Sunday, 23 April 2023

Senkoolaya (Mace)

Senkoolaya (Mace)
Senkoolaya (Sinhala: සෙංකෝලය) is the Mace that symbolizes the authority of the Sri Lankan Parliament. Without the Mace, the Parliament can not sit and no proceedings are taken place. It is also an indispensable feature of a number of parliamentary ceremonies including the election of a new Speaker (Fernando, 2018).

The Mace of the Parliament
The Mace currently used in the Parliament was gifted to the Ceylon House of Representatives on 11 November 1949 by the British House of Commons (Fernando, 2018; Library of Parliament, 2019). A delegation led by Major James Milner, Deputy Speaker of the House of Commons handed over the Mace to the then Serjeant-At-Arms, M. Ismail, at a meeting of the House of Representatives presided by Sir Francis Molamure, the then Speaker (Fernando, 2018).

The Mace was created based on drawings prepared by renowned artist S. P. Charles (1916-1981) and his colleagues attached to the Art Department of the Technical College (Fernando, 2018). The design of it was inspired by the architecture of the ancient temples in Sri Lanka and the ornamentation is based on the Lotus (Fernando, 2018). The Mace was made in England by Daniel Spencer, the goldsmith of M/S Gerrads (Pvt) Ltd (Fernando, 2018). It is reported that the piece of ebony and the blue sapphires in the Mace were supplied to them from Sri Lanka (Fernando, 2018). The then value of it was GBP⁠ 2,500 (Fernando, 2018; Library of Parliament, 2019).

The Mace is 48 inches in length and 28 pounds in weight (Fernando, 2018; Library of Parliament, 2019). It is made of a staff of ebony with ornamentation in silver, 18-carat gold and sapphires (Fernando, 2018; Library of Parliament, 2019). The head of the Mace is a silver sphere on which two lions carrying swards are visible and above the sphere is a polished octagonal crystal symbolizing purity (Fernando, 2018). Below the sphere is a cube on which the figures are the Sun and Moon (symbols of perpetuity), the Chakra (symbol of progress) and the Purna Ghata (symbol of prosperity) are found (Fernando, 2018). Below the cube is an octagonal silver knop supporting four hanging Pekadas in lotus form in silver and gold representing the four quarters of the earth from which hang sapphire and gold drops (Fernando, 2018). At the base of the Mace is an inverted lotus in silver and gold.

The Serjeant-At-Arms is the custodian of the Mace. At the beginning of a parliamentary session, the Serjeant-At-Arms brings the Mace into the parliament Chamber while the Deputy Serjeant-At-Arms announces the arrival of the Speaker. When the Speaker occupy his chair, the Mace is placed in the upper brackets on the Table of the House below the Table of the Secretary-General of Parliament (Fernando, 2018). The octagonal polished crystal terminal is placed pointing towards the Government benches (Fernando, 2018). When the Speaker leaves the chair but Parliament still sits as a Committee, the Mace is transferred to the lower brackets beneath the table to show that the Parliament is not properly constituted (Fernando, 2018).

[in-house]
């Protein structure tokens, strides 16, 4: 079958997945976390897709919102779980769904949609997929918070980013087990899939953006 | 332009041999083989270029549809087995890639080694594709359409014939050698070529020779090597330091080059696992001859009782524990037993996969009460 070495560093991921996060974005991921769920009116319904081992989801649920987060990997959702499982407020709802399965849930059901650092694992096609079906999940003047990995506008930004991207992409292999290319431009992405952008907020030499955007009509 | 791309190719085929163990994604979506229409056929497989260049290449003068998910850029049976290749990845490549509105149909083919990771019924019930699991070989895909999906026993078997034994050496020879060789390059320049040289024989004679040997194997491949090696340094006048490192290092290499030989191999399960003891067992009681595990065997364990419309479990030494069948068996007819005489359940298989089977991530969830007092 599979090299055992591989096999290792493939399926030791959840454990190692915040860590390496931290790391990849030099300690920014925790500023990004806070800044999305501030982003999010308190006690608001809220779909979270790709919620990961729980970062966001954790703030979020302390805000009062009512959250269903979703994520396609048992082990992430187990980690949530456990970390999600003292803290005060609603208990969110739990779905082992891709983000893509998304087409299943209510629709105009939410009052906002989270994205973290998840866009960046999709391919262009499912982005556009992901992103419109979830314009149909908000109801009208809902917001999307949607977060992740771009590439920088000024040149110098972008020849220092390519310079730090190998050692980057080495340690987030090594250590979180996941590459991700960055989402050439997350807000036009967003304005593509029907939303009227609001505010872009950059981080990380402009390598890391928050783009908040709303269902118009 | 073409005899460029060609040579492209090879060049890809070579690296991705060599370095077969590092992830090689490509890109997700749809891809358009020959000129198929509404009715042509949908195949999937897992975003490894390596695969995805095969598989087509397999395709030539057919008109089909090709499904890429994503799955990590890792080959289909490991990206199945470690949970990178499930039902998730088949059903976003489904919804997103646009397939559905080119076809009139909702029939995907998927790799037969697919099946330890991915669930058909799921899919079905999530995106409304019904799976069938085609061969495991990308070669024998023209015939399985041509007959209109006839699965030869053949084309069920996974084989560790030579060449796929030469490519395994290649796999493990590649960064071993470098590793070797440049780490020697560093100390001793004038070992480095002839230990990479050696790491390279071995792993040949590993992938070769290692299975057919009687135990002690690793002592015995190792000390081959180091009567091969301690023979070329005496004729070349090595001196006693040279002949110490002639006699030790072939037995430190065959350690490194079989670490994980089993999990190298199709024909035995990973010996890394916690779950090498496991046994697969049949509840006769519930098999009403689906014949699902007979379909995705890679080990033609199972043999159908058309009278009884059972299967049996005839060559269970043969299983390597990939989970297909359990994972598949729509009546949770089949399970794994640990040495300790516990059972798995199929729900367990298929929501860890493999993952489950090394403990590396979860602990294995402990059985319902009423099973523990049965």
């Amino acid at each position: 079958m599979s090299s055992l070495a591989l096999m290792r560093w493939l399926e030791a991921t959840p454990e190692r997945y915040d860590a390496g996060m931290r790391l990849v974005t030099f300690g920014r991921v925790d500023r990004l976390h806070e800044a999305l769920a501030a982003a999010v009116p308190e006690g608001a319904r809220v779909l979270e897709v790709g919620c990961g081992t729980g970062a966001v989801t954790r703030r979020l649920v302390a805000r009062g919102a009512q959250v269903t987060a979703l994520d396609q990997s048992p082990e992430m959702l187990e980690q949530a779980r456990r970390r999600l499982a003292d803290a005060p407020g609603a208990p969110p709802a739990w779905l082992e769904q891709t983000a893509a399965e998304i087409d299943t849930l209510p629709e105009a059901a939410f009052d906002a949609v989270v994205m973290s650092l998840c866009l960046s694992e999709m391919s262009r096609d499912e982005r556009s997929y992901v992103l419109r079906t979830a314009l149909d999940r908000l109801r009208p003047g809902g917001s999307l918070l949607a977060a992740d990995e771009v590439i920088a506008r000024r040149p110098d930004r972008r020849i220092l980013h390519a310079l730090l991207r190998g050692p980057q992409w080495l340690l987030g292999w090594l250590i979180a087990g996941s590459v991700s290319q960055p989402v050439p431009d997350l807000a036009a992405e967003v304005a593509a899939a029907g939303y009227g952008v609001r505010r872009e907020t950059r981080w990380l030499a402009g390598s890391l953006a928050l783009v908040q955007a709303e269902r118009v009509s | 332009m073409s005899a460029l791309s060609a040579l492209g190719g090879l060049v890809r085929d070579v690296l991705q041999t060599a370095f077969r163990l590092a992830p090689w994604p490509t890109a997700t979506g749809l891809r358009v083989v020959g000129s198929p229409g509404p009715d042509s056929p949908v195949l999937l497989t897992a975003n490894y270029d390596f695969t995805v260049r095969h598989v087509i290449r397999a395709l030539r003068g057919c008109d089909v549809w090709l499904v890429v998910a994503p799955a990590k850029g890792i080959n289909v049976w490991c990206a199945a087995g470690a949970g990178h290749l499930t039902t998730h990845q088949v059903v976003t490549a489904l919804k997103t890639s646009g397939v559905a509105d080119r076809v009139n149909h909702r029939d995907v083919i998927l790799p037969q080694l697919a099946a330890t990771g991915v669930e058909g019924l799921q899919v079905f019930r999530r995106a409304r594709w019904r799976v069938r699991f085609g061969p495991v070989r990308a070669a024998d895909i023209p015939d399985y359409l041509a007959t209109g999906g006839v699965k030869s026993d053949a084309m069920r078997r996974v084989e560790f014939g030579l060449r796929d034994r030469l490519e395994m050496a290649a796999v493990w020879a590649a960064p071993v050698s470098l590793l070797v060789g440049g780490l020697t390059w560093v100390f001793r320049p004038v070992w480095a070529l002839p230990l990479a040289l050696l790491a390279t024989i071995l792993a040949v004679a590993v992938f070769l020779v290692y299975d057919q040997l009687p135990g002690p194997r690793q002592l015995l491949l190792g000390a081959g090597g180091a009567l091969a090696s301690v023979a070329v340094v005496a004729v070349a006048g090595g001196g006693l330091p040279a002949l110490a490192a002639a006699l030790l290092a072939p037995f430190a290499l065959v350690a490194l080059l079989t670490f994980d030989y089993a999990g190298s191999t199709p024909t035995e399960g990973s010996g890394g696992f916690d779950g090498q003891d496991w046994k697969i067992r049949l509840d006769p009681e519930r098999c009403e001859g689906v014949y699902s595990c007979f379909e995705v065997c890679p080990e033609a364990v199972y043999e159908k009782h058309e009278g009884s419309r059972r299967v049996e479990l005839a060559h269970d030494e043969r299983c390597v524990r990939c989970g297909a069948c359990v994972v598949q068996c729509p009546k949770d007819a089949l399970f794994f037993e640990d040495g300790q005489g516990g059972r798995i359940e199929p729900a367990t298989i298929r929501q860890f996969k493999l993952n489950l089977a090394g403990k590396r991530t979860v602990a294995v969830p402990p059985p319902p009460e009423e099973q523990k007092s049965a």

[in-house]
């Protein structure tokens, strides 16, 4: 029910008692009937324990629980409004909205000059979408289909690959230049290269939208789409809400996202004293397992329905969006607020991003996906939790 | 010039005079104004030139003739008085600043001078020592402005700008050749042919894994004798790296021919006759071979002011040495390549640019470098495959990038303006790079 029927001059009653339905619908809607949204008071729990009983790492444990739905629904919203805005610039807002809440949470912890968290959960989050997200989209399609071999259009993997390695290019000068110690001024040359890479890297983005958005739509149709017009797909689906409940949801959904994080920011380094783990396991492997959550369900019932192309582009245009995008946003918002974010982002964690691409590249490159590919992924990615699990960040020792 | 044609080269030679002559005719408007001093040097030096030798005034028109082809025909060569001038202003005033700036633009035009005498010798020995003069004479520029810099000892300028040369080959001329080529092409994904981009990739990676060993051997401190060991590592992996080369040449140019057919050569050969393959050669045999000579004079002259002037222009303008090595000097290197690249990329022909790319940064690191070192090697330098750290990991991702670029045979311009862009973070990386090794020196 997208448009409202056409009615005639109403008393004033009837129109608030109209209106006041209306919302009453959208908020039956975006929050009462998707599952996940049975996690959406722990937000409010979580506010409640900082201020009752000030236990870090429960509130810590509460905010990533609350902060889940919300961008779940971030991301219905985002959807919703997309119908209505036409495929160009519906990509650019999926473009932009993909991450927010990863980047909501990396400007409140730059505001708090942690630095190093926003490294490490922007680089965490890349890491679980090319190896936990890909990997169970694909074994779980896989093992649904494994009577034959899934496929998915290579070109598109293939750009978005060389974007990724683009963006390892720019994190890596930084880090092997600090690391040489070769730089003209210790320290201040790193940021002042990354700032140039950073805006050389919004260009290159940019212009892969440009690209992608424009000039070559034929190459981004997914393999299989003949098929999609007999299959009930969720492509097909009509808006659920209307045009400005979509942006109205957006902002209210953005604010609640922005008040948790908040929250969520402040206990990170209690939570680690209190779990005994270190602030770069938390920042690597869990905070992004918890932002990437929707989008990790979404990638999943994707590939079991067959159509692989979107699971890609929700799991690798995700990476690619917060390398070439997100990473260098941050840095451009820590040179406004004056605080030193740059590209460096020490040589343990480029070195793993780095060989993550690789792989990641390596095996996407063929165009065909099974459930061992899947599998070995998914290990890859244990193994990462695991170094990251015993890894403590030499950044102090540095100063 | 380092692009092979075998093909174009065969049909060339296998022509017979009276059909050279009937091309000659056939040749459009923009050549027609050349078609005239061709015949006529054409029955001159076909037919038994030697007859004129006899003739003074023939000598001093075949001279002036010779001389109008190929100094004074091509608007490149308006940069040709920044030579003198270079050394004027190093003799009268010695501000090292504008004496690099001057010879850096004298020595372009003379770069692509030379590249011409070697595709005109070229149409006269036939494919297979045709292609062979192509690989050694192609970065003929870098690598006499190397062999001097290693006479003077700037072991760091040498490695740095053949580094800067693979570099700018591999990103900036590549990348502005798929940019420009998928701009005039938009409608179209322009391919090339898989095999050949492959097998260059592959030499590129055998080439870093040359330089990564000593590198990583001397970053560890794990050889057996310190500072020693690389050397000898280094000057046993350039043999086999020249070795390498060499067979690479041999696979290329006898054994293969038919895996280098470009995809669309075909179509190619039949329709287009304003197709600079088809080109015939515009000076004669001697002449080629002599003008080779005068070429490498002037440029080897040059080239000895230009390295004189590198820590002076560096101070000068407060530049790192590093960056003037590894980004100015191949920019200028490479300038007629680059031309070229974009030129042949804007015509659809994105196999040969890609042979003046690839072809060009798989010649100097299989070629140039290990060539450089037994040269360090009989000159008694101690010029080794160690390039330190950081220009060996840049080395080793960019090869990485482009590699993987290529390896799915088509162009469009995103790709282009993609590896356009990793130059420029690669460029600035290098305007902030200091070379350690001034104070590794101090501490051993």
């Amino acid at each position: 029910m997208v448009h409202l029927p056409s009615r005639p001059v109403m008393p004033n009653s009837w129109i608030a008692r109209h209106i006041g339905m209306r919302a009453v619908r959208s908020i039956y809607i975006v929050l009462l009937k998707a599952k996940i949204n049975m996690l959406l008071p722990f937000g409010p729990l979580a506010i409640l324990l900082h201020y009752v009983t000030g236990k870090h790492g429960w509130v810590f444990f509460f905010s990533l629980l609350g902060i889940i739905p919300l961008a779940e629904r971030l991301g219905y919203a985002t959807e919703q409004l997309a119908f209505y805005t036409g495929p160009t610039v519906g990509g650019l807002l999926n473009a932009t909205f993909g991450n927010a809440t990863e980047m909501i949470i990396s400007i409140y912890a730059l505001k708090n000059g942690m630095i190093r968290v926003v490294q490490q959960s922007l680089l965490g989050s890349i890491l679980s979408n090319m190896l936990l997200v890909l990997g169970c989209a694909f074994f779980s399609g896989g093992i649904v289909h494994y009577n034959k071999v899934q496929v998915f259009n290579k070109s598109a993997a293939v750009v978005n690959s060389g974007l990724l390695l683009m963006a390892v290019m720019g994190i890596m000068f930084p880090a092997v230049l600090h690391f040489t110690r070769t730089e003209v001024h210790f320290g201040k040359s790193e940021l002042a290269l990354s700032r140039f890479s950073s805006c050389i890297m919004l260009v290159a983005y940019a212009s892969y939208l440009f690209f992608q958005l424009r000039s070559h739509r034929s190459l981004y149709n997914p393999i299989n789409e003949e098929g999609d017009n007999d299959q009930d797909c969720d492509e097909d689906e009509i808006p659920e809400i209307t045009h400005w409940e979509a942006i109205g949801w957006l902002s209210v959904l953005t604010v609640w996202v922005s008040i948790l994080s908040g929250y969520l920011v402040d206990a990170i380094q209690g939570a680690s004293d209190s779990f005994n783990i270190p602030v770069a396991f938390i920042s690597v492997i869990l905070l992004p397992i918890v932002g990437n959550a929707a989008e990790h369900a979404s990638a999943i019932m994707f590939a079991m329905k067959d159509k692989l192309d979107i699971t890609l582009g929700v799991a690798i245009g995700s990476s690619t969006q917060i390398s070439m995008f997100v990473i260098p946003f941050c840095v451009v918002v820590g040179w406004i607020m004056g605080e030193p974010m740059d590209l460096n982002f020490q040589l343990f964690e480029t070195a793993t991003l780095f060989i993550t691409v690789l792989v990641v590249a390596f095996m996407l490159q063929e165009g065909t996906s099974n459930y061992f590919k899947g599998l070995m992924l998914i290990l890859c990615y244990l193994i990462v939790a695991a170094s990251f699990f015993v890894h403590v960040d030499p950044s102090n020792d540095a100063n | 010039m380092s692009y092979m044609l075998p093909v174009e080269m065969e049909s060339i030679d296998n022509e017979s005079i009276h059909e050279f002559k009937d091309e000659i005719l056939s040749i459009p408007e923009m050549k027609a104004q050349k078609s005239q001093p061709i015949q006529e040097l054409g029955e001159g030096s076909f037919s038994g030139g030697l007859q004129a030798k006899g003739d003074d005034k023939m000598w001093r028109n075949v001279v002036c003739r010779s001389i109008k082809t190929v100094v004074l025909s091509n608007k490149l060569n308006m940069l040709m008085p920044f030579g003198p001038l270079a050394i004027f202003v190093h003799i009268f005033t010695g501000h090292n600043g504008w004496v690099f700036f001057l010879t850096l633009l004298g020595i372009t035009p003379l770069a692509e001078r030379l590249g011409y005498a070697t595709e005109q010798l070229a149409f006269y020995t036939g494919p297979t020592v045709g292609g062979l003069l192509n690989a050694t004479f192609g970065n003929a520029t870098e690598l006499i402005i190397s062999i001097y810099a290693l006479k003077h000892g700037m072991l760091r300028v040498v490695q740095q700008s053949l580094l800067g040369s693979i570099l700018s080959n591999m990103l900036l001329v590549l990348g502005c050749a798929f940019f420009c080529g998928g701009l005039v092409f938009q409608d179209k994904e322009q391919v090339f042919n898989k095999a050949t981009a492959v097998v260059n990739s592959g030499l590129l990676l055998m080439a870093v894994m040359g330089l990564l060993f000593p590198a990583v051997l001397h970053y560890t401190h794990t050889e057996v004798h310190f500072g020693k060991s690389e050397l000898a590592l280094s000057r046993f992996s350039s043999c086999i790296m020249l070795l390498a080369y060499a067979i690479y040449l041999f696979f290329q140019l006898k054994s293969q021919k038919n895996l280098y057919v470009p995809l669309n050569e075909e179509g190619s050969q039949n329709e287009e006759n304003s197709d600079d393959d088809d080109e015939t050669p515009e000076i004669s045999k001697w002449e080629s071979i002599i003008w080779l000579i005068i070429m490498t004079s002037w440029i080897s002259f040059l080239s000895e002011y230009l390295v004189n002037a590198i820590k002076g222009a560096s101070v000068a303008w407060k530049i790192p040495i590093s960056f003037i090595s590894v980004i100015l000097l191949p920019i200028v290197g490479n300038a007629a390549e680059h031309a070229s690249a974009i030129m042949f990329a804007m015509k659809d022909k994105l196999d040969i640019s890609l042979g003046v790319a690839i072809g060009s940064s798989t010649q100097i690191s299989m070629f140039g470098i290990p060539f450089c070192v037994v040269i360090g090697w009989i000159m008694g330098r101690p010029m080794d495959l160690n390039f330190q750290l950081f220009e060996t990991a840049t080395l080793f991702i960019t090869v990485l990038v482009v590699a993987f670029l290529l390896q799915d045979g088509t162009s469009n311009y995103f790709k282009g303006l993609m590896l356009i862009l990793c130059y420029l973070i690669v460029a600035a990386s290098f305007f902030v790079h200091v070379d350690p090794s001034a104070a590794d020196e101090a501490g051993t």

The old Mace of the Upper House (the Senate)
The old Mace that was used in the Upper House which existed till 1972 is presently preserved in the collection of the Parliament. It was handed over to the Upper House by the Governor-General, Sir Oliver Goonetilleke (1954-1962) on 1 November 1956.

The Mace was manufactured by W. A. Ariyasena of the College of Fine Arts through Hemachandra Brothers, a jewellery manufacturing company in Colombo (Fernando, 2018). Following the instruction of the Hemachandra Brothers, a craftsman named E. N. Piyathilake of Rambukkana created the Mace (Fernando, 2018).

The Mace is 52 inches in length and 7.5 pounds in weight and ivory, 20-carat gold, silver and gemstones have been used (Fernando, 2018). It consists of 355 parts and can be dismantled into 40 sections (Fernando, 2018). The Pali text Santhindriyocha Nipacocha is found engraved on the upper portion of the Mace.

Senkoolaya (Mace) .
1) Fernando, N., 2018. Office of the Serjeant-At-Arms in Sri Lanka; Its history and mission, objectives and functions. Parliament of Sri Lanka. Department of Government Printing. pp.18-20,28.
2) Library of Parliament, 2019. Parliament of Sri Lanka: Sri Jayewardenepura Kotte. Parliament Secretariat. p.21

This page was last updated on 23 April 2023


Post a Comment